How Long After Botox Can You Workout: Do’s and Don’ts

You’ve just had your first round of botox. Your doctor probably gave you a laundry list of things to steer clear of, and somewhere on top of that list would be a reminder to hit the brakes on exercise immediately after. 

Now, some of you fitness buffs out there might think these rules are more like guidelines, right? Wrong. 

Why the ban on workouts? What’s the worst that can happen if you ignore it? How long after botox can you work out? 

Whether you’ve forgotten your doctor’s long list of instructions or they simply didn’t hand one out, fret not. Put those gym shoes away, and read on to find the answer. 

How Does Botox Work? 


What exactly is the deal with botox, and what’s exercise got to do with it? 

Think of botox like a magic eraser for wrinkles. It’s a chemical made from botulin that is injected into your muscles to smooth out those pesky lines. Of course, it’s not entirely magic, though; it’s simple science. 

Here’s the lowdown: Botox works by blocking signals from nerves to muscles, essentially putting those muscles on timeout. This relaxation of muscles helps soften wrinkles and prevents them from deepening. 

When a certain muscle of your body gets a dose of botox, it essentially becomes immobile—you can’t move it anymore. And since you can’t move it, you won’t get wrinkles. Noticeable changes start occurring between three to five days. 

Here’s where it gets tricky. Botox is a foreign, liquid substance that can easily move around. It is very carefully injected into the target muscle, and it takes some time to settle down.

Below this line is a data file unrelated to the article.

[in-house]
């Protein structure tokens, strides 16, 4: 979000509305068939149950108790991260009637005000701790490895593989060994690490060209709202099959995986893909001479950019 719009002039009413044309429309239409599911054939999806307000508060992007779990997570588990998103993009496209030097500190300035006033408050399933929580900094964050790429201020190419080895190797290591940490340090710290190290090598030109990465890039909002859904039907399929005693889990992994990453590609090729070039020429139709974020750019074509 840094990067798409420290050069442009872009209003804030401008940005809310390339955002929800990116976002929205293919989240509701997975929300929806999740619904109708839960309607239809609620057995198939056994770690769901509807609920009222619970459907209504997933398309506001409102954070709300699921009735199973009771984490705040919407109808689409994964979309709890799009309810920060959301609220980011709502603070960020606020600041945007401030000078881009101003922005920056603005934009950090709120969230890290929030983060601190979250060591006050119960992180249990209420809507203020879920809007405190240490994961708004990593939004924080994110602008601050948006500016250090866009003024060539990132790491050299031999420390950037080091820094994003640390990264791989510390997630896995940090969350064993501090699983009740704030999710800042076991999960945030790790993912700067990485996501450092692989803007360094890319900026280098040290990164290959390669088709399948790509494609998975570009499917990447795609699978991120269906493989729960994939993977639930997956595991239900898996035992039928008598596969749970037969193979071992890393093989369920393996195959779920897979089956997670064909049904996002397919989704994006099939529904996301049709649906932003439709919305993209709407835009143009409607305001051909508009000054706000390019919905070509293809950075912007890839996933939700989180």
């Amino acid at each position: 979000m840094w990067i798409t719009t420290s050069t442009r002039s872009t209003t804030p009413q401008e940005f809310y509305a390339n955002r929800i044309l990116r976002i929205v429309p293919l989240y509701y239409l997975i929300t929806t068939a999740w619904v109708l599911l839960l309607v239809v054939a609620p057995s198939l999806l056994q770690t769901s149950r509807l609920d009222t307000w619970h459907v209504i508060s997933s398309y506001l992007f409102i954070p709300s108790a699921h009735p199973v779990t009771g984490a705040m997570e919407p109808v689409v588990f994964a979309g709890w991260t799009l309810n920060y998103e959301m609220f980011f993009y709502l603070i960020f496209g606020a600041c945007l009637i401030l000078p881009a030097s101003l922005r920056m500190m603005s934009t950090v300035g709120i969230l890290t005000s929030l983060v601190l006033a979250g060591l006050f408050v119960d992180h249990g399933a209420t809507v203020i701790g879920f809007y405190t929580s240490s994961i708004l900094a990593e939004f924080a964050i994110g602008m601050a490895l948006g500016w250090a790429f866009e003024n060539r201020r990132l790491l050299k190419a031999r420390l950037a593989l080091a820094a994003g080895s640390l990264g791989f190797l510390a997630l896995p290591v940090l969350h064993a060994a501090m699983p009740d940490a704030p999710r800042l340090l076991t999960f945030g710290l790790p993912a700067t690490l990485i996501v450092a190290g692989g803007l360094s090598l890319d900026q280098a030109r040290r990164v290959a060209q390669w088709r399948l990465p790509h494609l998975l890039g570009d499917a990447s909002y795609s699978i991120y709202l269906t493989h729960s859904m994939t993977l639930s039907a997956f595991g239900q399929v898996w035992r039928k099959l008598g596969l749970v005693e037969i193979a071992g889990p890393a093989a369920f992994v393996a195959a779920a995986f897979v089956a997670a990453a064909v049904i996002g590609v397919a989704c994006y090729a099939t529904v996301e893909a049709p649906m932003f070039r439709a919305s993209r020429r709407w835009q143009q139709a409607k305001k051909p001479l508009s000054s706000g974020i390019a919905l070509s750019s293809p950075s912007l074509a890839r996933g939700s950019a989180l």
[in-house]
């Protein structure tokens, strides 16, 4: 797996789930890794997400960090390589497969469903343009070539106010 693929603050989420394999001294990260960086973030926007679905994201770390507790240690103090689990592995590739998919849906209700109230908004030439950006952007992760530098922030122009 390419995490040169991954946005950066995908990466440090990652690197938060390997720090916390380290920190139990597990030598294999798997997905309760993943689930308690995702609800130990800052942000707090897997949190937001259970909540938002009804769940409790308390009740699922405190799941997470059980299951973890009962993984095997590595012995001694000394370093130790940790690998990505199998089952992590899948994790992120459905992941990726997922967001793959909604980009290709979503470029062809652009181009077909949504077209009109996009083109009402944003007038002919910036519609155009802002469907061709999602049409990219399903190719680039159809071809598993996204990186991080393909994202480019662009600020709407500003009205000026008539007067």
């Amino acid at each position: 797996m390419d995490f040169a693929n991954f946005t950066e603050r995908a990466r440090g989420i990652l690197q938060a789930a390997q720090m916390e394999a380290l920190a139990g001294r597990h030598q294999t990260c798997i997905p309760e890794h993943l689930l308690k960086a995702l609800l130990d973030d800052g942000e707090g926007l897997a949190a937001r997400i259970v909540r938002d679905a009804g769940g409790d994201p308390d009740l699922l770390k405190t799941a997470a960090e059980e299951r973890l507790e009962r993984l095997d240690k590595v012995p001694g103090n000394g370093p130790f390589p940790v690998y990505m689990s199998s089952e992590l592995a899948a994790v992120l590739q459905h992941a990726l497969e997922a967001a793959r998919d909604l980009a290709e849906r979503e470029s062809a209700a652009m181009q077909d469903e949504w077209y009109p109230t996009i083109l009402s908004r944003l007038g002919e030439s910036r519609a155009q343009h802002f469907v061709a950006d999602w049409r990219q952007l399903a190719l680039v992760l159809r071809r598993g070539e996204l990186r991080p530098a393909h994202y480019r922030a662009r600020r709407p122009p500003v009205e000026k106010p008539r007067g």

During this settling down period, botox has a high chance of migrating to other areas—a phenomenon known as botox diffusion. One common culprit? Increased blood flow or pressure on the area.

That brings us to why you can’t work out immediately after botox. 

Effects of Exercise on Botox

When exercise and botox mix, it’s not a pretty picture. 

In the previous section, we discussed how botox, especially in the first few hours after injection, is susceptible to wandering off. Well, working out will speed along that process. 

When you get your sweat on, blood flow increases to each area of your body. In turn, increased blood flow makes it more likely for the botox to migrate. Instead of smoothing out your wrinkles, it may end up in places that you didn’t intend. 

When that happens, it can wreak havoc: 

  • Uneven results: Botox that's gone astray might leave you with patchy or uneven smoothing, which leads to a lopsided or unusually asymmetrical face. 

  • Wasted treatment: You paid good money for those botox injections, so why let them go to waste? Exercising too soon can diminish the effectiveness of your treatment, meaning you'll be back for touch-ups sooner than expected.

  • Increased bruising: Mixing botox with exercise can up your chances of bruising. And let's be real, no one wants to rock a shiner post-workout.

  • Swelling: Pumping iron might give you that post-gym glow, but it can also cause unwanted swelling, especially if botox decides to take a detour.